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I want to create a Dictionary called "First" (as in First Name) that will store numerous first names which are all stored in the dictionary via a function. The idea is that the dictionary can support multiple names,

so here is my problem:

When I add a name to the dictionary, then I go to add a second one via the function, the previous name is overwritten by the last. How do I mend this? I know it involves something like a dictionary within a dictionary, or nested conditionals. Here is my code:

def store(data,value):
    data['Names'] = {}
    data['Names']['first'] = {}
    data['Names']['first'] = {value}
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3  
What exactly do you want to happen instead of overwriting the old value? –  Karl Knechtel Jan 30 '11 at 9:47

4 Answers 4

Turn data['Names']['first'] in a list and append to it:

data['Names'] = {}
data['Names']['first'] = []

def store(data, value):
    data['Names']['first'].append(value)
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And if {value} was a Python 3 set, data['Names'] = set() and add instead of append is also an option. And data['Names'] = defaultdict(set) is also an option, it makes the initialization of every element of names with set() unnecessary. –  Rosh Oxymoron Jan 30 '11 at 11:14
    
{} works in Python 2.7 too. –  Lennart Regebro Jan 30 '11 at 13:06

Have a look at collections.defaultdict. Then you can do things like:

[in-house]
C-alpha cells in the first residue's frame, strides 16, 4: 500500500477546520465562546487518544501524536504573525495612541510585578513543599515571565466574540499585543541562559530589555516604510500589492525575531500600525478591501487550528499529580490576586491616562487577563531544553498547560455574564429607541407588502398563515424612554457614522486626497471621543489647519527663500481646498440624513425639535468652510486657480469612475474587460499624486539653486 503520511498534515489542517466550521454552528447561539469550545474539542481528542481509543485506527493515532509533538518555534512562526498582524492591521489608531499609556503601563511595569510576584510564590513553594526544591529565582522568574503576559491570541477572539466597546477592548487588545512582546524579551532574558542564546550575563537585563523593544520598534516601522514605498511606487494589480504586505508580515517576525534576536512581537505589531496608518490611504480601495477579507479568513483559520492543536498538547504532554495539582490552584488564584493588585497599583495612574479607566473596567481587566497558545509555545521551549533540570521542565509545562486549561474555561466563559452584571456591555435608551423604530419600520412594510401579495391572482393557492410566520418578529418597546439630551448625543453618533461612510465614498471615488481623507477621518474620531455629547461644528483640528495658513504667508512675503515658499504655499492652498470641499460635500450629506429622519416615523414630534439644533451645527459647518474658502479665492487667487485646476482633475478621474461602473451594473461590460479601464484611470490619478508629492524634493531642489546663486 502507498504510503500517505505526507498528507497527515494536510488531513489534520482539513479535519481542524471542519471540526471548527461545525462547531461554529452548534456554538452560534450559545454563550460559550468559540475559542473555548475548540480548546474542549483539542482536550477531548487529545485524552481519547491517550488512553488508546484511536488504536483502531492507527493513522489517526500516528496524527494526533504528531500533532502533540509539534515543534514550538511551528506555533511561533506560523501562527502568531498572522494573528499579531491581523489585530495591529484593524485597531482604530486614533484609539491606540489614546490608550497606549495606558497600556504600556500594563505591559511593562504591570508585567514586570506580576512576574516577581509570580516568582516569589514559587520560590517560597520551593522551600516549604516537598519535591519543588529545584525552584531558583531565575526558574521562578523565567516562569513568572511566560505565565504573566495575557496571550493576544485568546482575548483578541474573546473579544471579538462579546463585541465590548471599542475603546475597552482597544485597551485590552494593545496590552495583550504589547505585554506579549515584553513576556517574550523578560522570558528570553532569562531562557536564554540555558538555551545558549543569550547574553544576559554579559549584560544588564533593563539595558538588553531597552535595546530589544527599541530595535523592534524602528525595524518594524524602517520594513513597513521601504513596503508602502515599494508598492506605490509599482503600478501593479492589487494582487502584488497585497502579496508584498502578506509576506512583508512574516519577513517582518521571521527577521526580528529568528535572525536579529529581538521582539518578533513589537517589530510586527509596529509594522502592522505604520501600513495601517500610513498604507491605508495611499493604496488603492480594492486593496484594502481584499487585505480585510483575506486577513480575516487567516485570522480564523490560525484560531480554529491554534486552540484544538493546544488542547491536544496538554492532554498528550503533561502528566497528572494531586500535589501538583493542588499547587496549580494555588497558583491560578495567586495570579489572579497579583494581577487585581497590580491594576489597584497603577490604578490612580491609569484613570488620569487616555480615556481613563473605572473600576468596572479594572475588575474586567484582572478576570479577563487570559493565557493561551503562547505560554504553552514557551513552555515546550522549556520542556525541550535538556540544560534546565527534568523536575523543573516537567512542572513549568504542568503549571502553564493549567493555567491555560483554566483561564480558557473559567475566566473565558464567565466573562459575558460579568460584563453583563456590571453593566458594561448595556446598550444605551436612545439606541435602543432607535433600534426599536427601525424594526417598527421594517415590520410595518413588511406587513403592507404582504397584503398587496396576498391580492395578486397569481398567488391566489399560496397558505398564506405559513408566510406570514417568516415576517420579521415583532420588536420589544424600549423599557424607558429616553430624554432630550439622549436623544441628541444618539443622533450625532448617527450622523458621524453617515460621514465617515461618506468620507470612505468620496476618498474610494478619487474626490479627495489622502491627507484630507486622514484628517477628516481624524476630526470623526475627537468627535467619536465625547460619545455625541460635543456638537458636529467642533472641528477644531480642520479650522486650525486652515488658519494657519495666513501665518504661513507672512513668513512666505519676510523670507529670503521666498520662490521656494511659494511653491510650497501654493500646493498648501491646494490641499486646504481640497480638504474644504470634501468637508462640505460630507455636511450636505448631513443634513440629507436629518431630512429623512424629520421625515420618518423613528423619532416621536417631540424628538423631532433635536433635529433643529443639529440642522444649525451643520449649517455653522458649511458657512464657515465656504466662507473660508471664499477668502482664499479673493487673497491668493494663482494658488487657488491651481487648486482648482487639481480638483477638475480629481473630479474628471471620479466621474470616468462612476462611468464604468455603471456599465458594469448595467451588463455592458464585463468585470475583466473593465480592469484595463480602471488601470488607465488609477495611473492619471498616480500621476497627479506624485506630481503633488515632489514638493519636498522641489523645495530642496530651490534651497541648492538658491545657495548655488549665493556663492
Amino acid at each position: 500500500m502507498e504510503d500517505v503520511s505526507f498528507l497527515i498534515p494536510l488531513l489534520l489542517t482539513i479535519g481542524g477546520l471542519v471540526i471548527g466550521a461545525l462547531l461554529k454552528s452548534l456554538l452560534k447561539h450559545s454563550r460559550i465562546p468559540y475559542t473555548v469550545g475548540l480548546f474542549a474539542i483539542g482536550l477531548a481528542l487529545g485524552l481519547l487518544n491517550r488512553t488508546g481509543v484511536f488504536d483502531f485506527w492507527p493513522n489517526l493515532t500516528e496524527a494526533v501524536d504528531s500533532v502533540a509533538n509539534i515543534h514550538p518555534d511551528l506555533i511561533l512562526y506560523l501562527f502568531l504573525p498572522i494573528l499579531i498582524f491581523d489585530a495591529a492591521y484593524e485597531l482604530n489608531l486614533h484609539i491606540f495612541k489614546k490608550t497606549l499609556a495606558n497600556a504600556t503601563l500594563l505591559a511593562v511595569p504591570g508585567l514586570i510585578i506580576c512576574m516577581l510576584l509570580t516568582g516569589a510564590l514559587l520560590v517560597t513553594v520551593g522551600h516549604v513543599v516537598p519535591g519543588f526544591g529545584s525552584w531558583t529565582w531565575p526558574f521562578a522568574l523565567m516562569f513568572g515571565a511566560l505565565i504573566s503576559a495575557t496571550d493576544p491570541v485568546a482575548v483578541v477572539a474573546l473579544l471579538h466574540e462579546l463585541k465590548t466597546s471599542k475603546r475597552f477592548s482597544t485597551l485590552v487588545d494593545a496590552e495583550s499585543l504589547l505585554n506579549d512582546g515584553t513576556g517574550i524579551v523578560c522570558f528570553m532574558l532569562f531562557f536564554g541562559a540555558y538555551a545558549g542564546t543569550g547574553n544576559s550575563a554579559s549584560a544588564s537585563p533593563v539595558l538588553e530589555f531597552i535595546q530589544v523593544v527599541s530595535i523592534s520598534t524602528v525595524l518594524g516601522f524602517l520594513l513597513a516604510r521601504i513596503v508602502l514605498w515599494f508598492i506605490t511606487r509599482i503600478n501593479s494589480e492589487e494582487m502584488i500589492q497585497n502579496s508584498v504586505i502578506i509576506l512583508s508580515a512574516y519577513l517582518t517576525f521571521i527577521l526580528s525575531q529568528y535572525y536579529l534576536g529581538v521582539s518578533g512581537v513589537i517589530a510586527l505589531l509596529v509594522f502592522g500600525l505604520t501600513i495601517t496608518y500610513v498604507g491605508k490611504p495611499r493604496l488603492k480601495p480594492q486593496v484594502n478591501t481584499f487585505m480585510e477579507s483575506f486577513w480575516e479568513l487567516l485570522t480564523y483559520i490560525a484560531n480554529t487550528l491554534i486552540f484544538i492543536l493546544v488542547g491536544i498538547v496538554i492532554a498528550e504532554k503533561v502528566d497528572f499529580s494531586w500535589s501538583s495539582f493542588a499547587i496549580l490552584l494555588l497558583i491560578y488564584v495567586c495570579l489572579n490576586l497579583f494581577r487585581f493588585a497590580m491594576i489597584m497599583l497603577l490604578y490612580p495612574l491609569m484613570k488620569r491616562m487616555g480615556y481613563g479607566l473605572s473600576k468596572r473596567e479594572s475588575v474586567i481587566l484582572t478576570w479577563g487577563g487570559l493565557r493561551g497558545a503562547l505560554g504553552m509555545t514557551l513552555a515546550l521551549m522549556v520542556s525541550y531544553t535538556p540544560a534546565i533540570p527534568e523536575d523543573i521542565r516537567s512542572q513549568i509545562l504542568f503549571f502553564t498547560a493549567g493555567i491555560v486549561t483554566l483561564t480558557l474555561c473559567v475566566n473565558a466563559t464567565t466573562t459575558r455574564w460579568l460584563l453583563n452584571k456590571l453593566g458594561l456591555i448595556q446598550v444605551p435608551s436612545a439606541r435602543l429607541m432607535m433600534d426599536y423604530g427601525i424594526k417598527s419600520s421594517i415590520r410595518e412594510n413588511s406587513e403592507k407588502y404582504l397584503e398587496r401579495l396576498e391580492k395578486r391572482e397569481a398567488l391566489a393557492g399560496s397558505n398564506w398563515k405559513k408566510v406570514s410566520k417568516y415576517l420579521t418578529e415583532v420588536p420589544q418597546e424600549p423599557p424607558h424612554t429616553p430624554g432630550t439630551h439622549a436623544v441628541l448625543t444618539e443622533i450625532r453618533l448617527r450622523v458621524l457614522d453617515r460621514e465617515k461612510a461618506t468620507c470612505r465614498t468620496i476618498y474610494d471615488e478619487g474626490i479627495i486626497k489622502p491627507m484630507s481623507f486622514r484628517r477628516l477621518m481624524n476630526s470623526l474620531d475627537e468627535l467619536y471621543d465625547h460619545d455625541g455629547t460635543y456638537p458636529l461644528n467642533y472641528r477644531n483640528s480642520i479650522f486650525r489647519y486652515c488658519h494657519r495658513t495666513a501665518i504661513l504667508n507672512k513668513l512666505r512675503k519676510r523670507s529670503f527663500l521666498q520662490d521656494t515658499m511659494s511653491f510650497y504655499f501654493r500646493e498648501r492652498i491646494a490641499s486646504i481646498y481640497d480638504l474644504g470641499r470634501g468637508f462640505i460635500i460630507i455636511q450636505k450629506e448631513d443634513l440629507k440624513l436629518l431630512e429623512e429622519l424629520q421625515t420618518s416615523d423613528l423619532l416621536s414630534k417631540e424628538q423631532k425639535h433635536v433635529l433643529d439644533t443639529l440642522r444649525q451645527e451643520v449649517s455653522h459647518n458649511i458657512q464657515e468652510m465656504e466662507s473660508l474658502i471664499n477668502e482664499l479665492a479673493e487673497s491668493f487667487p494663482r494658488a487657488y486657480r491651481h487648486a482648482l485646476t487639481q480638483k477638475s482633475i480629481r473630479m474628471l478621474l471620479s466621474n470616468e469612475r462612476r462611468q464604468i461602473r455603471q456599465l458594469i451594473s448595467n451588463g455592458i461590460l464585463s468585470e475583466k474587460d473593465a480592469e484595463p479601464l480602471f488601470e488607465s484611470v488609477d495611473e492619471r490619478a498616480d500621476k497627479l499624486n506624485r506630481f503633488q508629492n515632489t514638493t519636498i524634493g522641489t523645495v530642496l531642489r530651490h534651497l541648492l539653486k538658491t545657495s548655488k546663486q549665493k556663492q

from collections import defaultdict

data['Names'] = defaultdict(list) # Or pass set instead of list.
data['Names']['first'].append("Bob")
data['Names']['first'].append("Jane")
data['Names']['last'].extend("T", "Mart")
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Python < 2.5 doesn't have defaultdict, however you can achieve the same thing in with ordinary dict too.

>>> names = {}
>>> name_list = [('Jon', 'Skeet'), ('Jeff', 'Atwood'), ('Joel', 'Spolsky')]
>>> for first, last in name_list:
        names.setdefault('first', []).append(first)
        names.setdefault('last', []).append(last)
>>> print names
{'first': ['Jon', 'Jeff', 'Joel'], 'last': ['Skeet', 'Atwood', 'Spolsky']}

setdefault returns the existing value if the key already exists in dict, or sets the new value and returns the newly set value if the key doesn't exist.

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You should probably be storing the list of names as a list, rather than a dictionary. So you would have:

data['Names'] = {}
data['Names']['first'] = [] #note the brackets here instead of curlies
data['Names']['first'] = [value1, value2]

To add one after instantiation, you can do:

data['Names']['first'].append(another_first_name)

Lists are zero-indexed, so to get the 1st first name, you can say:

data['Names']['first'][0]
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1  
() creates a tuple, not a list. Tuples are immutable and thus not usable for this. Use a list, i.e. use [] instead of () –  ThiefMaster Jan 30 '11 at 8:28
    
That's what I get for commenting at 3:30am. Thanks for the face slap; I fixed the post. –  Jordan Jan 30 '11 at 8:32
    
Hmm? Sure you can use tuples: data['Names']['first'] += (another_first_name,) :) –  Karl Knechtel Jan 30 '11 at 9:49

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